The last week of summer camp, students began boiling milk on Monday. They stood over a stove in the family and consumer science room at Clark Middle School in Athens, Ga.
Outside the school was an orchard, a large garden with four 30- by 50-foot plots, a chicken run with more than a dozen hens and two goat paddocks.
The kids were attending the Grow It Know It summer camp, which has been offered for five summers at the middle school and now serves about 30 children per week.
On Tuesday, students took the milk out of the refrigerator, let it come to room temperature and added rennet. By Wednesday, it had developed into cheese, which they strained through a cheesecloth. They soaked it in brine overnight, and, on Thursday, they crumbled the finished feta cheese atop a shaved squash salad, which they served to several dozen paying diners.
“It was imperfect, but tasty,” said Wick Prichard, the Grow It Know It coordinator.
Students had also prepared jackfruit barbecue, macaroni and cheese, pickled green beans and chocolate chess pie.
What gardens can teach
At this summer camp, the kids, guided by five AmeriCorps VISTA volunteers, tend animals, maintain the garden, learn how to cook with fresh produce and serve a three-course meal each Thursday to as many as 50 paying adults. They also go on an overnight camping trip along the Appalachian Trail.
In addition to what they’re learning, the kids “get to experience farm life without all the hardships,” Prichard said. “That’s a really appealing lifestyle.” We’re a school garden program, but also a “food system/sustainability/experiential education program.”
During the school year, Grow It Know It operates in five Clarke County middle schools and three Barrow County sites.
The project began in 2014 partly to handle the Clarke Middle School garden over the summer when there was no one to tend it. But some staff and faculty at the University of Georgia “had an idea that school gardens could be a lot more than they were,” Prichard said.
The cycle of food
The University of Georgia Office of Service-Learning sponsored AmeriCorps VISTA volunteers and partnered with the Clarke County Schools. A U.S. Department of Agriculture grant widened the program to Barrow County.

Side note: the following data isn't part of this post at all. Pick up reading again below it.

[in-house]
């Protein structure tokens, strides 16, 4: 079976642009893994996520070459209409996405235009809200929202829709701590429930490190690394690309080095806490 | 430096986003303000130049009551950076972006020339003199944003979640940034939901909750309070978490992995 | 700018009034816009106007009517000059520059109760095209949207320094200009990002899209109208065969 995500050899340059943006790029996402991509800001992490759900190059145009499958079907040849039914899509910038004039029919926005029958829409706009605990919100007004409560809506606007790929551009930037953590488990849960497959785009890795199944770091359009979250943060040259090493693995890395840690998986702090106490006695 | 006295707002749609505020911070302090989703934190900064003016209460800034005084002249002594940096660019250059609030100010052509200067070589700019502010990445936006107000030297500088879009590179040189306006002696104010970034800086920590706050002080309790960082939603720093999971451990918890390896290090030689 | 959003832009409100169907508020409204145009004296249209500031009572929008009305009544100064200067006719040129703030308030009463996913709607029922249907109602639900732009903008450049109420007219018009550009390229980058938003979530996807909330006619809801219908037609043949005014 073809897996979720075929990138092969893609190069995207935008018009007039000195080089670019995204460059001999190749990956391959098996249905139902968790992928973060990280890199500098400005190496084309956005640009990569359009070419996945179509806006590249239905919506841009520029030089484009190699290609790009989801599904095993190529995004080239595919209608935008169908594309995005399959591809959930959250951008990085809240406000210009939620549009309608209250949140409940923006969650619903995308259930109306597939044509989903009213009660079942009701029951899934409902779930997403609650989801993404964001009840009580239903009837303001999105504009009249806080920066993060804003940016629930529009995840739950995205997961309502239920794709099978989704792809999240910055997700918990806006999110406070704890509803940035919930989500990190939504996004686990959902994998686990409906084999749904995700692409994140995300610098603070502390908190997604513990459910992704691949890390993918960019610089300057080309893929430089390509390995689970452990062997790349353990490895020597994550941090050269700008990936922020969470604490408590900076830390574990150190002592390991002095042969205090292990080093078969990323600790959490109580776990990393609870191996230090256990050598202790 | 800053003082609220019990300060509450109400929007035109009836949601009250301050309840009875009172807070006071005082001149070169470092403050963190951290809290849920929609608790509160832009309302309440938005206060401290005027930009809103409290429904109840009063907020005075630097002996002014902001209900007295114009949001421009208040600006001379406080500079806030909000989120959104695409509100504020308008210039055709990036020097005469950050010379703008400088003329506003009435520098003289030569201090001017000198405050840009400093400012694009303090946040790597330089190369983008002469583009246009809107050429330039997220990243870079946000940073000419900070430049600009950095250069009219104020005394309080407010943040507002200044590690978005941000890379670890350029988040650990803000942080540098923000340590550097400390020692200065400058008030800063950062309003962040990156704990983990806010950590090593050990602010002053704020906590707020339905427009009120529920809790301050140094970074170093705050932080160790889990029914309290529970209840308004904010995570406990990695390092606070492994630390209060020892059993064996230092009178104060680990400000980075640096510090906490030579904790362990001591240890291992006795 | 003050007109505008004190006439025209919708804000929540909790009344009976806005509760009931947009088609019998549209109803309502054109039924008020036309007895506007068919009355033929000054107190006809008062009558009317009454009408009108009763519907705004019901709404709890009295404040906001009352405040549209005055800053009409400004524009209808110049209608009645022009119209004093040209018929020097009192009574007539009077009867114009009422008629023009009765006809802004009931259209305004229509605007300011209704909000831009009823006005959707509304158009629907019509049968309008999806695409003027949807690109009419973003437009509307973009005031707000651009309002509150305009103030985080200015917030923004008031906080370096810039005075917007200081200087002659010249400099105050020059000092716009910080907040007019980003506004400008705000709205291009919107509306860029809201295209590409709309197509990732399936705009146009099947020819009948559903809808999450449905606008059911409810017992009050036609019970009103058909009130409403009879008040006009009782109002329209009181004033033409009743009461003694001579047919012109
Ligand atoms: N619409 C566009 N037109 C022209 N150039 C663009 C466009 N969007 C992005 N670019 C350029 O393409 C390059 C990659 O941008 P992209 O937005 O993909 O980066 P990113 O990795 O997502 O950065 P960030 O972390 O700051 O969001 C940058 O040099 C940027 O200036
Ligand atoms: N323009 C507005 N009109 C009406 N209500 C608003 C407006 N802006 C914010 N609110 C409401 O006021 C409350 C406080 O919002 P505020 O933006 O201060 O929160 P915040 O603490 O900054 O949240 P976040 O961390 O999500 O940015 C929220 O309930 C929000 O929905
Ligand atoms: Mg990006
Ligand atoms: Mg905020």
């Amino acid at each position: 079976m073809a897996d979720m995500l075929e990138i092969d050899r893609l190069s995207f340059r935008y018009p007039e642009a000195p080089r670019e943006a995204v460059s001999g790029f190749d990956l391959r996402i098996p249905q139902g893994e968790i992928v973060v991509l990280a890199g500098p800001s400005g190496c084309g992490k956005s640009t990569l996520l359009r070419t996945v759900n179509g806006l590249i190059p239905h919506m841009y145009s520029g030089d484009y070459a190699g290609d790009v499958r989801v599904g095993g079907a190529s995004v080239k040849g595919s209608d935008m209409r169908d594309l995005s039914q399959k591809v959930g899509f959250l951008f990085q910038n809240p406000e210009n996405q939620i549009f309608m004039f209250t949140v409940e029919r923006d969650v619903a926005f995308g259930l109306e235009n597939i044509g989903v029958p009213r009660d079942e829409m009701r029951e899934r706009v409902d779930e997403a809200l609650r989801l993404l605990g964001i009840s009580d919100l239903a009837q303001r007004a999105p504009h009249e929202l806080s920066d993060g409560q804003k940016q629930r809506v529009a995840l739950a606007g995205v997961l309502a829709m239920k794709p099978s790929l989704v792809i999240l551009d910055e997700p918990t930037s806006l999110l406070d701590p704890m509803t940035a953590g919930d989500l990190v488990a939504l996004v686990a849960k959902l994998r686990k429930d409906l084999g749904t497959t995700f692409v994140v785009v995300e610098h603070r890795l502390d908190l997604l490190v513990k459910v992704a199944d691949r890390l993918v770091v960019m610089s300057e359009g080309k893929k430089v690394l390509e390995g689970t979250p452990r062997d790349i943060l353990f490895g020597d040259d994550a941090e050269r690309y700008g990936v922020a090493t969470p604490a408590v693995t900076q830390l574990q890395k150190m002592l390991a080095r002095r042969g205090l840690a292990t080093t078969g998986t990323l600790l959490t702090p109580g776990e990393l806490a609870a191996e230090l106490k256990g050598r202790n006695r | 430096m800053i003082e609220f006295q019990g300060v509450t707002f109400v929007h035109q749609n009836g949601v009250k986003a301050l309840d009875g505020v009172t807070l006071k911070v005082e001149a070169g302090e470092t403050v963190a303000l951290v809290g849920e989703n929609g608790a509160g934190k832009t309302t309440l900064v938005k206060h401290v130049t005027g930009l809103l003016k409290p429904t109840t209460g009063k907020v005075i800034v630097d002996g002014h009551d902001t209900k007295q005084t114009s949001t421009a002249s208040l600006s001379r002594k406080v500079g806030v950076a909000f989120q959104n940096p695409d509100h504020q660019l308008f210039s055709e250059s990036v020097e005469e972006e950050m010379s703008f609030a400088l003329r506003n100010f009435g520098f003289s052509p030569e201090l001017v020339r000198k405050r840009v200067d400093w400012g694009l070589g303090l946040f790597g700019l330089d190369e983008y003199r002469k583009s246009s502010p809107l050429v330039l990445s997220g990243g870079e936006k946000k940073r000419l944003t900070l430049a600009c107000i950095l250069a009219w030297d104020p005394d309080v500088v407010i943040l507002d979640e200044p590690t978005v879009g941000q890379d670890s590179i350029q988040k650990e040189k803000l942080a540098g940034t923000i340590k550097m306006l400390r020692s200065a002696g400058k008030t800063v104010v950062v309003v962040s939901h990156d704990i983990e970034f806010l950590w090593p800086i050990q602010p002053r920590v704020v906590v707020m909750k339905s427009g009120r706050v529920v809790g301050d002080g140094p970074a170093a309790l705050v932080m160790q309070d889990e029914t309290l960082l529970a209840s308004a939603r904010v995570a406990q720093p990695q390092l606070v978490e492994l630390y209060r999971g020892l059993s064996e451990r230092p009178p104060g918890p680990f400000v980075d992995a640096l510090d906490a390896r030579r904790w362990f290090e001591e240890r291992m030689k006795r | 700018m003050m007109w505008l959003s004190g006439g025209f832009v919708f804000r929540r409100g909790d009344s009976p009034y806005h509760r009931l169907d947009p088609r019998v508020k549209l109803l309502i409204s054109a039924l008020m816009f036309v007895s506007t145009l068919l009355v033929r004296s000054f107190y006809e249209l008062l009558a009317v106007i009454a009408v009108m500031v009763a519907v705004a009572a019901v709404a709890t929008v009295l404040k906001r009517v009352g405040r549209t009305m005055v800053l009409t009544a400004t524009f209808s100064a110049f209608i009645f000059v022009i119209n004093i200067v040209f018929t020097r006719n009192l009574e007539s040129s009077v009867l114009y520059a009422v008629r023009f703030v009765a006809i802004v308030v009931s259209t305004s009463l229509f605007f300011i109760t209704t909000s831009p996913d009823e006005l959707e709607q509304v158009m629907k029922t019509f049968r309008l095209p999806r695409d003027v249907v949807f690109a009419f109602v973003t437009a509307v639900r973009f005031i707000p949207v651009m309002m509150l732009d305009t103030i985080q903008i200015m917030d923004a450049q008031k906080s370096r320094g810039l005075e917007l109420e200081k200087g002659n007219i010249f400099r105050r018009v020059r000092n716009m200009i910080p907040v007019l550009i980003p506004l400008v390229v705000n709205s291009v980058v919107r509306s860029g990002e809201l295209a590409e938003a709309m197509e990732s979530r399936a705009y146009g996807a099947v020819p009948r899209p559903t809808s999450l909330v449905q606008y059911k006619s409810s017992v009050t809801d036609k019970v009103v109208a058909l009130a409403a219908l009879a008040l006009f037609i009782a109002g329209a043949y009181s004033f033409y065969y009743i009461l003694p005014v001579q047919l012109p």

During the school year, the VISTA volunteers work in the schools. They collaborate with teachers and guide kids to maintain the garden, compost food waste, sell produce and hold fund-raising dinners that raise money for local nonprofits.
School gardens teach kids about sustainability and food access, and they have a social impact, said Andie Bisceglia, grant coordinator for the Grow It Know It program.
For her 2018 master’s thesis, she studied a group of sixth graders in the Clarke Middle School Grow It Know It program throughout the school year.
The garden program gave students an awareness of food waste and the cycle of food from garden to table and back to the earth again, she said. Students come together in a different way in a school garden than they usually do.They work together collaboratively, rather than as individuals working for grades.
“Students are able to have success that isn’t just from a personal task,” Bisceglia said.
Gardening helps define success in education as more collaborative, she said.
It also “helps students form relationships across difference that normally wouldn’t be facing them throughout the school day,” she said. “[In the garden] they’re not stratified by learning ability.”
“Athens is like a lot of towns. It has a very socially stratified community,” Bisceglia said. The wealthier population tends to be white, while African-Americans and Latinos tend to be lower in income, she said.
The school garden brings kids from different backgrounds together during the school year, and “summer camp is a wide cross-section,” Bisceglia said.
Students increase their “awareness about food access and realize people might not be able to access it,” she said.